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FINANCIAL CHRONICLE™ » DAILY CHRONICLE™ » Sri Lanka to keep rates on hold till September: report

Sri Lanka to keep rates on hold till September: report

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sriranga

sriranga
Co-Admin

Wall Street Journal: Sri Lanka’s Central Bank might cut short-term interest rates again in September or October if inflation continues to fall as expected, bank Governor Ajith Nivard Cabraal said Monday.

“If we feel very confident with the events of the next few months, then we would feel a little more inclined to relax further,” Cabraal said in an exclusive interview with The Wall Street Journal.

“It will be a decision that will be taken around September, October; then we will really give it a careful look,” he added.

For the time being, though, Cabraal said monetary policy is likely on hold.

The Sri Lankan Central Bank reduced its target short-term borrowing rate in December from 7.75% to 7.5%, and then reduced it an additional half percentage point in May to 7%.

The next step will depend largely on how inflation performs. The bank is aiming for inflation to fall to around 5% or 5.5% by the end of this year, from 6.8% in June, and for the economy to grow by 7.5%, from 6.4% in 2012.

A big wild card for emerging-market central banks in the months ahead will be US monetary policy.

Many emerging markets have been buffeted in recent weeks by the US Federal Reserve‘s discussions of exiting from its easy-money policies.

The Fed’s $ 85 billion-a-month in bond purchases, launched in September, lowered US long-term interest rates, triggering a surge of capital into fast-growing emerging markets with higher rates.

The Fed sparked a reversal in those flows in June when the bank said it could begin reducing its bond buying later this year and end the program altogether by mid-2014 if the US economy improves as Fed officials expect. The news caused investors to restructure their portfolios, stoking volatility in currency, bond and equity markets around the globe.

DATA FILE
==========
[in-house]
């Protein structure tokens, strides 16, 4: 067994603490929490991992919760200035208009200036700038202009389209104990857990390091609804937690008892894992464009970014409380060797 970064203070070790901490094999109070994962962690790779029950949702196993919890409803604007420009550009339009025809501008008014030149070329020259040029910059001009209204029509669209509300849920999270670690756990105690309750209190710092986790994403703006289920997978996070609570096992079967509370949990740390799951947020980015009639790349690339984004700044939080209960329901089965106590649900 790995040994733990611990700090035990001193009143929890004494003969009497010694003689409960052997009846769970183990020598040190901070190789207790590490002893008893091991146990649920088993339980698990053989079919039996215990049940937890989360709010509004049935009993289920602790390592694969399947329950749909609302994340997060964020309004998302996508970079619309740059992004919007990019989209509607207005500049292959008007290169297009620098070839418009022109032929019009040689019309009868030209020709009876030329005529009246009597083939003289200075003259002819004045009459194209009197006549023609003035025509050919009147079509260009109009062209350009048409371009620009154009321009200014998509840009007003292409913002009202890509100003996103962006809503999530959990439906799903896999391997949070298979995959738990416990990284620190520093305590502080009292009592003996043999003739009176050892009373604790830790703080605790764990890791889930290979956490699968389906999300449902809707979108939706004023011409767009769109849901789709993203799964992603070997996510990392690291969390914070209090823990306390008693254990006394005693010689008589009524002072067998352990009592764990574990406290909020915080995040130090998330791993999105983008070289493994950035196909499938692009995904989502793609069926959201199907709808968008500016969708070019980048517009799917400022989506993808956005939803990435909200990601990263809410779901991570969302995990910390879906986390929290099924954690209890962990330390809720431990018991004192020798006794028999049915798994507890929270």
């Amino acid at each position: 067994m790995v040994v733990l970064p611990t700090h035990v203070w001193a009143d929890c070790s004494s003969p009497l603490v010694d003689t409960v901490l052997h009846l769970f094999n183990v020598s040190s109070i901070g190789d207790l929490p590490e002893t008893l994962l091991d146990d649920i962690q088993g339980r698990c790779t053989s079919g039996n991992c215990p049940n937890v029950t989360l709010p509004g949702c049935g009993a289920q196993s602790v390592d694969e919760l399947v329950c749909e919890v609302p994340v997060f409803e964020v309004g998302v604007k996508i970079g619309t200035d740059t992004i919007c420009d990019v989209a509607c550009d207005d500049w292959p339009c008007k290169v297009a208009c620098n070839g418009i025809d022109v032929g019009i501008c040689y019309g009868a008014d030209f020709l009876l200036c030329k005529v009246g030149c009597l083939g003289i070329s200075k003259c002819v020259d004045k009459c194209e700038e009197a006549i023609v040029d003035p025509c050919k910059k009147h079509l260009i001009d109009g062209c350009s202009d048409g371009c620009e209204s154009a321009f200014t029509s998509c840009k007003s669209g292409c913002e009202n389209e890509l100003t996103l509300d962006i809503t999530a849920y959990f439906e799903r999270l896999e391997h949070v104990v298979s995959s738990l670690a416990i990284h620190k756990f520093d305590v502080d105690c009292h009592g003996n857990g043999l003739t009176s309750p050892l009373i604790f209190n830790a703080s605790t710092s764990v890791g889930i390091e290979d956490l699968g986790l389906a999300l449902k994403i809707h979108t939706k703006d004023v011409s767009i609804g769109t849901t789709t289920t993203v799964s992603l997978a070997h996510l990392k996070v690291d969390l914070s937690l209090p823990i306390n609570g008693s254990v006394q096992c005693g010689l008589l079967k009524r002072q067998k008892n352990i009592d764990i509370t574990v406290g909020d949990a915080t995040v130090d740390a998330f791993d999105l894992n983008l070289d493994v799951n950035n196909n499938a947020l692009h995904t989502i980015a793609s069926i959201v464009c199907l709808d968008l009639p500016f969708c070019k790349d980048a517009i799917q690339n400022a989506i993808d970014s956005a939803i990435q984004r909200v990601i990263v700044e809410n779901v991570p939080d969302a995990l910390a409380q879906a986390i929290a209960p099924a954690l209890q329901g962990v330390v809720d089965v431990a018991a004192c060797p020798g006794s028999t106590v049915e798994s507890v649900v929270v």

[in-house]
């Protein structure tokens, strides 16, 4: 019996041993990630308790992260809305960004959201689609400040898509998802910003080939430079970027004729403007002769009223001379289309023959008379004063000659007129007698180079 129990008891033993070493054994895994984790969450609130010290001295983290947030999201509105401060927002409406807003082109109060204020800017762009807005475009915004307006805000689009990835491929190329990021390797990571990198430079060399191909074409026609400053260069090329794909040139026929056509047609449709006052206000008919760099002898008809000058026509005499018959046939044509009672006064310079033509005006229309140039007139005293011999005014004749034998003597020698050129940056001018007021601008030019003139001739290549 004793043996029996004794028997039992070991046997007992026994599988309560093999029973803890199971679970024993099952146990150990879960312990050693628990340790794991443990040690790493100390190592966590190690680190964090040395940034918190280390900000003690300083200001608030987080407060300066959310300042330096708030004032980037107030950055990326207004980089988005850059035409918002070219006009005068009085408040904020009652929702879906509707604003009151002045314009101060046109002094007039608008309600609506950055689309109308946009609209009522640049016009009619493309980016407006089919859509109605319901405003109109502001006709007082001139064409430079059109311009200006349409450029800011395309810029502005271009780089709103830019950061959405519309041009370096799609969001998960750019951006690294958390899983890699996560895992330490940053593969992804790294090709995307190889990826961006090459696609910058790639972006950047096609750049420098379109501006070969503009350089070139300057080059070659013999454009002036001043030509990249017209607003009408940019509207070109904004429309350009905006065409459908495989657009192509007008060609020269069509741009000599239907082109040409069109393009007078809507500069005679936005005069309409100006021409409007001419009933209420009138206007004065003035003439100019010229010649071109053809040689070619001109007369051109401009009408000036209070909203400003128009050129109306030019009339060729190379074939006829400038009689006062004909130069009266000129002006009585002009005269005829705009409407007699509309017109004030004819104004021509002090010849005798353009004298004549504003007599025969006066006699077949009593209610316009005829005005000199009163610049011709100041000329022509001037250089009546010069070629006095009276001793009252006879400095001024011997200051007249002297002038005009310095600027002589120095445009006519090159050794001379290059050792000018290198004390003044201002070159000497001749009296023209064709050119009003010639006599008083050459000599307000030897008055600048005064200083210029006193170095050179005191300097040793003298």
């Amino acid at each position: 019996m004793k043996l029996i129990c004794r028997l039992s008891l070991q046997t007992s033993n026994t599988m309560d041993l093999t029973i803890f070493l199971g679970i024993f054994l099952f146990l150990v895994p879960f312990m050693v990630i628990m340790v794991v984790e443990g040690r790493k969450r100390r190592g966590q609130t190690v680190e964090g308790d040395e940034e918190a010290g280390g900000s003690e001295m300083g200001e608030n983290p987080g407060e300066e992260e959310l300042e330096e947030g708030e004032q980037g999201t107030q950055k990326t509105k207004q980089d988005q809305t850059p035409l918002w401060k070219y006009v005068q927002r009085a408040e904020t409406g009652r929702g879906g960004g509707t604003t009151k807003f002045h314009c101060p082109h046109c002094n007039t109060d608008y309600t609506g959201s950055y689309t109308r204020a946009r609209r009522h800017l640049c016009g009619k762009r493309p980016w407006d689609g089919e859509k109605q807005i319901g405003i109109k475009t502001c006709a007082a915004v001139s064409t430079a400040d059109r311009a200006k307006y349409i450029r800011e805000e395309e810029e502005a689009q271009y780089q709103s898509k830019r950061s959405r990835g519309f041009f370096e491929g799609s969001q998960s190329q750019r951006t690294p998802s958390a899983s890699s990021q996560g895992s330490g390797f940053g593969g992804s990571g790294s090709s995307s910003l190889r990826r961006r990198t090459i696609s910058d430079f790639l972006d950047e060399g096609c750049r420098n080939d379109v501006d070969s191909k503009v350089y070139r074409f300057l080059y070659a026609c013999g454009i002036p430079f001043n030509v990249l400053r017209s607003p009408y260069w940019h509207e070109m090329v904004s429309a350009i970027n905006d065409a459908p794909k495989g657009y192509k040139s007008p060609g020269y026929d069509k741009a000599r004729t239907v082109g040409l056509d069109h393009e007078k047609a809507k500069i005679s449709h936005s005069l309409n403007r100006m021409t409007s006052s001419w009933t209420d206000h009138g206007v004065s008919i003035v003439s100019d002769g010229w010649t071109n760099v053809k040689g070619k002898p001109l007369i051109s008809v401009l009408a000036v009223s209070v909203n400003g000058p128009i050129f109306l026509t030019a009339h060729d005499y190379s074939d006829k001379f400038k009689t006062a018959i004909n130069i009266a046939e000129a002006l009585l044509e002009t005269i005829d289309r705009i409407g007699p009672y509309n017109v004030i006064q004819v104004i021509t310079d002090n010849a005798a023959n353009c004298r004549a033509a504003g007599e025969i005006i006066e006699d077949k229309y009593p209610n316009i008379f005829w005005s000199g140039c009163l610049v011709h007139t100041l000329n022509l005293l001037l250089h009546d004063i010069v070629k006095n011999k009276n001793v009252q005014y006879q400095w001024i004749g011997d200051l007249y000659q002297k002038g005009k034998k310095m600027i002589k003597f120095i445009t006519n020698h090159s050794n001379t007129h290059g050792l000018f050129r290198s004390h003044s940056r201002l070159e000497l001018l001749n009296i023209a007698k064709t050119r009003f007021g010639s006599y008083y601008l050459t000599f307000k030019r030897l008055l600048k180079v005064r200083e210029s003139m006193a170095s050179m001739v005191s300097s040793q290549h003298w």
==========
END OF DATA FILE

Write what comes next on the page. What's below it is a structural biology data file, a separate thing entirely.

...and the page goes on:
Cabraal, who was in the US to brief investors on Sri Lanka’s finances, said the country is largely prepared for the Fed’s exit because it has tried to limit its exposure to swift changes in capital flows.

Sri Lankan authorities have been careful not to open up their debt markets too wide, too fast, he said, focusing on international investors looking for long-term exposure.

US investors have tended to buy long-term Sri Lankan debt, Cabraal said.

US pension funds that need to match up their long-term liabilities, for example, are far less likely to sell out of Sri Lanka in the near term, added N.W.G.R.D. Nanayakkara, Sri Lanka’s Superintendent of Public Debt.

“Many have said they want to hold until the bonds mature,” Nanayakkara said.

The Central Bank has also doubled its cash reserves in the last several years. It is planning to continue stockpiling foreign-exchange reserves over the next several years to give it an even bigger buffer against market volatility.